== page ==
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Spotty Rains mean Preemergence Herbicides did not get Activated and there are Weed Escapes (05/24/18)

Many growers used preemergence herbicides but have not received sufficient precipitation to activate herbicides. Don’t worry about the PREs, they will get activated when it rains. The question is what to do about the emerged weeds. Control them as soon as possible since small weeds are easier to control than large weeds.

Spotty Rains mean Preemergence Herbicides did not get Activated and there are Weed Escapes

Many growers used preemergence herbicides but have not received sufficient precipitation to activate herbicides. Don’t worry about the PREs, they will get activated when it rains. The question is what to do about the emerged weeds. Control them as soon as possible since small weeds are easier to control than large weeds.

Emphasis should especially be on herbicide resistant weeds like kochia, common ragweed and waterhemp. Small weeds or weeds less than 3-inches are more susceptible to herbicide than large weeds. Even weeds with low level herbicide resistance are more susceptible at 1-inch than at larger growth stages.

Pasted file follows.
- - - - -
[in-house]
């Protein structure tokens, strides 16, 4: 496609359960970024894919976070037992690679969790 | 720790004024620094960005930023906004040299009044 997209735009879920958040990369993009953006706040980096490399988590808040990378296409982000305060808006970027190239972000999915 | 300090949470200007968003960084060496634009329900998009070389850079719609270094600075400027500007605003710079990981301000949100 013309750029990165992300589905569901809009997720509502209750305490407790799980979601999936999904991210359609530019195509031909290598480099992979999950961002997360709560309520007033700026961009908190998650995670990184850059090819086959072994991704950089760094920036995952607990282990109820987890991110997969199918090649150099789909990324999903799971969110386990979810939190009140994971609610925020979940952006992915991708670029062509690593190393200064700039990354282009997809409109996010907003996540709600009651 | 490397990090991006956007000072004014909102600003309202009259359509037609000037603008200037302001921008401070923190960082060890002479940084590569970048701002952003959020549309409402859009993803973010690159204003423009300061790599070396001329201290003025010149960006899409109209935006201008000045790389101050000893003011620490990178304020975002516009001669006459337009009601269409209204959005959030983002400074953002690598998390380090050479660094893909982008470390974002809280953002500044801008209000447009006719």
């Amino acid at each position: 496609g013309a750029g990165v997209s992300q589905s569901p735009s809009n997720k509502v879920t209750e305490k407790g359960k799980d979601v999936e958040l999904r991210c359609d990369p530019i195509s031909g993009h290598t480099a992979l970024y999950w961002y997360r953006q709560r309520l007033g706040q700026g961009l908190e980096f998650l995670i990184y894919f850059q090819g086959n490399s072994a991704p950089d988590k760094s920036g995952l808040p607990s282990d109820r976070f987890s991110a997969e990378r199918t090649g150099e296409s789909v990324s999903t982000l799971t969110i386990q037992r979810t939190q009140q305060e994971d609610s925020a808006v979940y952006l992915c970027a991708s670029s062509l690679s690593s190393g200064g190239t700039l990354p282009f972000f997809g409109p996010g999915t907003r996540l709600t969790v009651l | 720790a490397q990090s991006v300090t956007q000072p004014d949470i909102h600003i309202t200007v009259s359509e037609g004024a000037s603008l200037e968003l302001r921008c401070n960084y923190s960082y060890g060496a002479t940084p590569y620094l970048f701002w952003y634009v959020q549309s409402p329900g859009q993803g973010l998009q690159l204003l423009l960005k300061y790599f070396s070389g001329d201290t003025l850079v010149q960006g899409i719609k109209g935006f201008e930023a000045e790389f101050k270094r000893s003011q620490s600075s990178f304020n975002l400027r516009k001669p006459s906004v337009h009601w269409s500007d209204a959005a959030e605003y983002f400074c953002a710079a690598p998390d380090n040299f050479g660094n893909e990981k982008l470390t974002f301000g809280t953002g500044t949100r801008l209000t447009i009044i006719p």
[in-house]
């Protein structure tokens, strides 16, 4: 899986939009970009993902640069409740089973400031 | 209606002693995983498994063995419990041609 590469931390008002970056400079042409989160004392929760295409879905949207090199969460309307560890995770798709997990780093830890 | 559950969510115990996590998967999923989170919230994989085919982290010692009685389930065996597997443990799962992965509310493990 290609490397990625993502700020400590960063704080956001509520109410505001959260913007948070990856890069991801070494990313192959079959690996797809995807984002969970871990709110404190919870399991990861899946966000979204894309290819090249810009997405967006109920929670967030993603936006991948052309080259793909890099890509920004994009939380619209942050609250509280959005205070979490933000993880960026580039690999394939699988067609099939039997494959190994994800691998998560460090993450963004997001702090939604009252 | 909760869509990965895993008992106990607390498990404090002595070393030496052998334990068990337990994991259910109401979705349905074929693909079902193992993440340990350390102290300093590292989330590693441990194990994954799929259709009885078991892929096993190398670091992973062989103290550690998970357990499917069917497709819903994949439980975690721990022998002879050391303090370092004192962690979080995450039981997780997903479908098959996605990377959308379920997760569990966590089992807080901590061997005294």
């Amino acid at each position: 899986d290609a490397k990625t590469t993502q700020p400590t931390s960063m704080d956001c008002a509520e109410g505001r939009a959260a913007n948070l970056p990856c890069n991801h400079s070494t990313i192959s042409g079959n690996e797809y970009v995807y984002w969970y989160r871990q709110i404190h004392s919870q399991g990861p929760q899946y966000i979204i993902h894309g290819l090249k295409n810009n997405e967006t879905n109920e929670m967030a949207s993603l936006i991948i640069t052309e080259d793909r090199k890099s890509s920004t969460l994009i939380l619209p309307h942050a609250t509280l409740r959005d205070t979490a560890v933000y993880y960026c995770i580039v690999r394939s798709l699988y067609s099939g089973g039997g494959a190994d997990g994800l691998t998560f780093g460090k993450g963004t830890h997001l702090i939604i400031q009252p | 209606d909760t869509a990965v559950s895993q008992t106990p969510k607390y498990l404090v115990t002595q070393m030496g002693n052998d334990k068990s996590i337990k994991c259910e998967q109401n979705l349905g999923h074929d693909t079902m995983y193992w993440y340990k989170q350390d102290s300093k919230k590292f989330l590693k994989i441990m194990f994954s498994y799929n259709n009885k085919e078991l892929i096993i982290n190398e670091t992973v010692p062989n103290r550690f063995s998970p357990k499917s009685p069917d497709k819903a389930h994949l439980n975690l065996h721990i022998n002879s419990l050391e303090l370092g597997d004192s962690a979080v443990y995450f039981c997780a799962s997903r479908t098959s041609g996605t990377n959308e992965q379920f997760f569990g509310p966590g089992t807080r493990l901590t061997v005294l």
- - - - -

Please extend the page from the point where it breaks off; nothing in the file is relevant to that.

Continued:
Use full herbicide rates and adjuvants, when appropriate. Full rates will kill weeds with low level resistance. Reduced rates allow plants with low-level resistance to survive, hybridize and produce progeny with elevated resistance.

A caution for dry soils or fields that have not achieved full stands: select herbicides rate that are a compromise between weed efficacy and crop safety. For sugarbeet growers, apply Betamix at between 10 and 12 fluid ounces per acre for sugarbeet up to 2-leaves. Add ethofumesate at four fluid ounces per acre. A second option is UpBeet at 0.5 to 0.75 ounces per acre. However, a grower needs to be aware of areas where there are ALS (SOA 2) resistant weed biotypes.

Tom Peters

Extension Sugarbeet Agronomist

NDSU & U of MN

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